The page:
Money Talk: Son should talk to housing counselor

Q: My son recently learned that he likely will lose his job April 1. He is a fireman, and there is a chance the layoff might be temporary, depending on city budget negotiations.

Q: My son recently learned that he likely will lose his job April 1. He is a fireman, and there is a chance the layoff might be temporary, depending on city budget negotiations.

If he loses his job, he will not have the income to keep his house, where he is upside-down. He owes $300,000, and the house is valued at $190,000.

He just paid the February payment and is now unsure what to do next. He doesn't want to lose his house, but he is currently living paycheck to paycheck and certainly can't afford the payments without a job.

Should he stop making payments and let it go into foreclosure, which will ruin his good credit rating that he has worked so hard to maintain? Will the bank work with him to modify his mortgage before he loses his job? Could I buy the home in a short sale to keep the home in the family?

A: To answer your last question first, probably not. To get a short sale approved, lenders typically want an "arm's length" transaction to avoid the possibility of fraud.


Your son should talk to a housing counselor approved by the U.S. Department of Housing and Urban Development. He can find referrals at . The counselor can review his situation, discuss his options and help him navigate the loan modification process, if that's the route he chooses.

If his unemployment is indeed temporary, he may only need mortgage forbearance (a temporary suspension of payments) or a short-term modification to keep his home. Either could negatively affect his credit, but the consequences would be less severe than the damage done by foreclosure.

Even a single skipped payment can knock 100 points off his credit scores, so he should avoid missing payments until he's decided on a course of action.

Q: You've written that it's generally better to have small balances on several credit cards than a big balance on one card. Would you please elaborate on this?

When it comes to revolving credit, it was my understanding that the credit score is looking at the total utilization for all revolving debt. For example, I have the following: a Visa card with a limit of $10,000 and a balance of $5,000, another Visa card with no balance and a $20,000 limit and a furniture store card with a $2,000 balance and a $5,000 limit.

My total revolving credit available is $35,000, and my utilization is $7,000, or 20 percent. Before reading your article, I was considering transferring both balances to the high-limit card. My utilization would still be 20 percent, so why would it be better to leave the balances on the other cards?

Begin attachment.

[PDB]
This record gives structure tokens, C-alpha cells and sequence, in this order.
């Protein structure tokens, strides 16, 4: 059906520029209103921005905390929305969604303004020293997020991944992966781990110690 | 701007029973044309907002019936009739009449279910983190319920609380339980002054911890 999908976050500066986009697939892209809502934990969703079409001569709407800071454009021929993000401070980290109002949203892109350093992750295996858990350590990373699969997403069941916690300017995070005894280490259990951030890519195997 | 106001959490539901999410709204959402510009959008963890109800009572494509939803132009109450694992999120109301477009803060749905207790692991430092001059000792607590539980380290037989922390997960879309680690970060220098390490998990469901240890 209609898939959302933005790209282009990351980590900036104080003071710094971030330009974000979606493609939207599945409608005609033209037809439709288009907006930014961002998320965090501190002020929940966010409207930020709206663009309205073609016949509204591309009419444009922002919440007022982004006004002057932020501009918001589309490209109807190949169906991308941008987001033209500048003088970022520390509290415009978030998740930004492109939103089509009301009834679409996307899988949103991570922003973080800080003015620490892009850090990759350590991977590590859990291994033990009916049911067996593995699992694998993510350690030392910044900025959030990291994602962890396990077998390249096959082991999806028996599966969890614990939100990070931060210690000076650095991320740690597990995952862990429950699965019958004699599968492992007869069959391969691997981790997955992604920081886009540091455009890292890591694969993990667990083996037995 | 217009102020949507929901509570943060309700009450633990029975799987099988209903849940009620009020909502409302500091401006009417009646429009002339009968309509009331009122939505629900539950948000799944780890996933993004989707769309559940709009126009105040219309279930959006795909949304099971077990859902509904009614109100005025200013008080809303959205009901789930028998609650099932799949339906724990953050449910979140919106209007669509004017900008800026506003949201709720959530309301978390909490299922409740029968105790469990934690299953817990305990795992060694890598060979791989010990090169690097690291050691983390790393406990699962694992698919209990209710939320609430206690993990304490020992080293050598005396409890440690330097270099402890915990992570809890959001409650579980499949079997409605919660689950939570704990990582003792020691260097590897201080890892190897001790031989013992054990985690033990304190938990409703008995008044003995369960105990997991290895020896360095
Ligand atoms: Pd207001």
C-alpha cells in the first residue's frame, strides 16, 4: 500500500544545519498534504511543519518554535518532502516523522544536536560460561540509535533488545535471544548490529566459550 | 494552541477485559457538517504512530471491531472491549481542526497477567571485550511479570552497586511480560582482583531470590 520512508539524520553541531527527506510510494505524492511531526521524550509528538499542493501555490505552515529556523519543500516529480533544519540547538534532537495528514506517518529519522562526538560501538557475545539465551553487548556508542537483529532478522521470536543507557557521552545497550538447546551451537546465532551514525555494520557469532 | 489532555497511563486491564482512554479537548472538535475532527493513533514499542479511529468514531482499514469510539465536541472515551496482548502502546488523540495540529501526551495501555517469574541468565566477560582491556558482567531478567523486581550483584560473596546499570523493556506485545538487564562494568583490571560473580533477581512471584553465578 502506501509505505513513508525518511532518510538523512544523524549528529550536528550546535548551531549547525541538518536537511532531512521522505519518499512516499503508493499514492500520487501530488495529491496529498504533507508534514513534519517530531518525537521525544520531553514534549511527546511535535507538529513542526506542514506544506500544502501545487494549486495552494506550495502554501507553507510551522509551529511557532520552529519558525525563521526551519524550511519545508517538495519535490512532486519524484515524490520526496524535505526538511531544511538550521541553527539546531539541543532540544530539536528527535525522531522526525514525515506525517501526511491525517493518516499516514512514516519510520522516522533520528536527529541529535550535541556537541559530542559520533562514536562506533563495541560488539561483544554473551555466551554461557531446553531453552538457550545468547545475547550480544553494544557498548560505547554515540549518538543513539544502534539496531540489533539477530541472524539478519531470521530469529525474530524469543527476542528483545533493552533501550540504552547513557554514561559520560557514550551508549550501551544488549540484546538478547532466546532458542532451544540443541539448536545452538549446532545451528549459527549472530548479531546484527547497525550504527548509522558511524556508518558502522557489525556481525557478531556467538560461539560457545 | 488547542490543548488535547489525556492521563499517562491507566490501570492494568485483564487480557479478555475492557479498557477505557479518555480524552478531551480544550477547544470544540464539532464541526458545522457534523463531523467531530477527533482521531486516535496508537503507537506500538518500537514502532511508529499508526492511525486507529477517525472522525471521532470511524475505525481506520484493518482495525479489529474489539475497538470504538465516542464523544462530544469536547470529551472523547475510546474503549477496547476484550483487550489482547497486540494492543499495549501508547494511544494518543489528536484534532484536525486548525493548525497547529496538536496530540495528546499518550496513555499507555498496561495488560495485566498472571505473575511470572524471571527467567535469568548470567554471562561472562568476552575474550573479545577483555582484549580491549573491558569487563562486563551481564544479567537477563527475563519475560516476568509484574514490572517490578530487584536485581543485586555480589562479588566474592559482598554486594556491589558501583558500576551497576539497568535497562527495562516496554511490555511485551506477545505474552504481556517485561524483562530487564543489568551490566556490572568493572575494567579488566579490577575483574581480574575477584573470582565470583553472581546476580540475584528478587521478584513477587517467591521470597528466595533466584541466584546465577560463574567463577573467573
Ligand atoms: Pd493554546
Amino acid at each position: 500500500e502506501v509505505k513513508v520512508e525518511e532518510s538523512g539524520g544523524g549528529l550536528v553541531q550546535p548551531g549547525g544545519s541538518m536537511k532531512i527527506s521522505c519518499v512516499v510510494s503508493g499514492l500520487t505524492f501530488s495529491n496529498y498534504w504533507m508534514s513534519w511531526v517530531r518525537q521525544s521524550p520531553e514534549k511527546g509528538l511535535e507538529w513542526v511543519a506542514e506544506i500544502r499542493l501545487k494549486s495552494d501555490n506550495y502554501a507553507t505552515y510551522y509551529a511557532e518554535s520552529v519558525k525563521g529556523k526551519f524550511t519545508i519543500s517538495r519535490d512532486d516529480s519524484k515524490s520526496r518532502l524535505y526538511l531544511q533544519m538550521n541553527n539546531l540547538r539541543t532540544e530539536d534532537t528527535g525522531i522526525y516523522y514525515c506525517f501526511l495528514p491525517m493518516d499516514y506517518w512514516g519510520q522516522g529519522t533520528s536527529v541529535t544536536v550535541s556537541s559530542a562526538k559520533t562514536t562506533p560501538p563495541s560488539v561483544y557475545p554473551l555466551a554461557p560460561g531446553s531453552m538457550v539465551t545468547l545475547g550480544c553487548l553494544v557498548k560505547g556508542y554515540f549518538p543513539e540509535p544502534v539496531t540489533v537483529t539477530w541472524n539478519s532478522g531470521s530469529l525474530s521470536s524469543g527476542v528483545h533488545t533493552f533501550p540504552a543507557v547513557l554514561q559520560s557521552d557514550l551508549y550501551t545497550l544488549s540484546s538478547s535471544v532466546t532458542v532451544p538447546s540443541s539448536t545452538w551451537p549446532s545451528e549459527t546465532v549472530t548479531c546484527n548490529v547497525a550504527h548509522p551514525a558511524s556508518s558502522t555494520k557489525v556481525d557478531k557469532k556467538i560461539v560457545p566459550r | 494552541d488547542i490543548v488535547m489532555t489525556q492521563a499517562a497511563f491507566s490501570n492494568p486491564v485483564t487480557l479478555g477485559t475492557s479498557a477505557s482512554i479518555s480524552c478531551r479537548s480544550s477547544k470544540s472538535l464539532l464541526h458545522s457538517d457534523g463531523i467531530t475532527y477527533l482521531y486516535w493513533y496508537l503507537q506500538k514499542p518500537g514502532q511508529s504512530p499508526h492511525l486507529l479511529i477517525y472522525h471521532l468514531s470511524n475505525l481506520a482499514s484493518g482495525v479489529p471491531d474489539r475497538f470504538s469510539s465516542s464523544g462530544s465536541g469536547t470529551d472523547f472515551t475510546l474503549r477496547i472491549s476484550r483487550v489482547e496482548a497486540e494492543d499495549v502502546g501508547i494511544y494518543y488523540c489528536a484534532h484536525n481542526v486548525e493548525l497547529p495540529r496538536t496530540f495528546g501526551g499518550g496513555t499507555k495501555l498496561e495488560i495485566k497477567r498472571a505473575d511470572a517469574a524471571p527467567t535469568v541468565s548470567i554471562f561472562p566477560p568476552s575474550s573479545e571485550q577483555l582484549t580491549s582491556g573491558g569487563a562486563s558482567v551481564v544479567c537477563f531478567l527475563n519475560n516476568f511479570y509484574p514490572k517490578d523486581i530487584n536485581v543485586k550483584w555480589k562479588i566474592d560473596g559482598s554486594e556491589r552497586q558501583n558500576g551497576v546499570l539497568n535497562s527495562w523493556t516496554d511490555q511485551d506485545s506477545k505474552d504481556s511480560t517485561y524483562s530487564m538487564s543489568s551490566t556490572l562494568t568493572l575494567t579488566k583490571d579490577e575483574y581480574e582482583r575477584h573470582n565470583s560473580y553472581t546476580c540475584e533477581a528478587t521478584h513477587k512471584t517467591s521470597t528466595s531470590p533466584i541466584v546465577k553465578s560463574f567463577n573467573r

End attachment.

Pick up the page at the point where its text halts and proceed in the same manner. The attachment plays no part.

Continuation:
A: The leading FICO credit scoring formula looks at both your overall credit utilization and the credit utilization on each card. That's why the company that created the score, also known as FICO, advises that in general it's better to have small balances spread across several cards than a big balance on one card.

In your case, however, shifting balances would probably leave you better off. Instead of credit utilizations of 50 percent, 0 percent and 40 percent, you'd have utilizations of 0 percent, 35 percent, and 0 percent.


There's no hard-and-fast rule about how much of your available credit you should use on each account. The less you use, the better.

Q: You suggest that wealth can be accumulated by regular savings and earning an average rate of return of 8 percent. Where can a safe 8 percent return be found?

A: The same place leprechauns hide their gold.

There is no truly "safe" investment. Investments that have no risk of principal loss, such as federally insured bank accounts, typically offer such low returns that they expose you to "inflation risk" - in other words, your deposit's buying power is eroded over time.

If you want to stay ahead of inflation over the long run, you need some exposure to the stock market because that's the only investment class that's consistently outperformed inflation over time.

According to Ibbotson Associates, the stock market has returned at least 8 percent on average annually in every 30-year period, starting in 1928. So even if you invested on the eve of the Great Depression, you could have knocked out an 8 percent return if you just hung on long enough.

Liz Pulliam Weston is the author of "Your Credit Score: Your Money and What's at Stake." Questions may be sent to 12400 Ventura Blvd., No. 238, Studio City, CA 91604, or via the "Contact Liz" form at .

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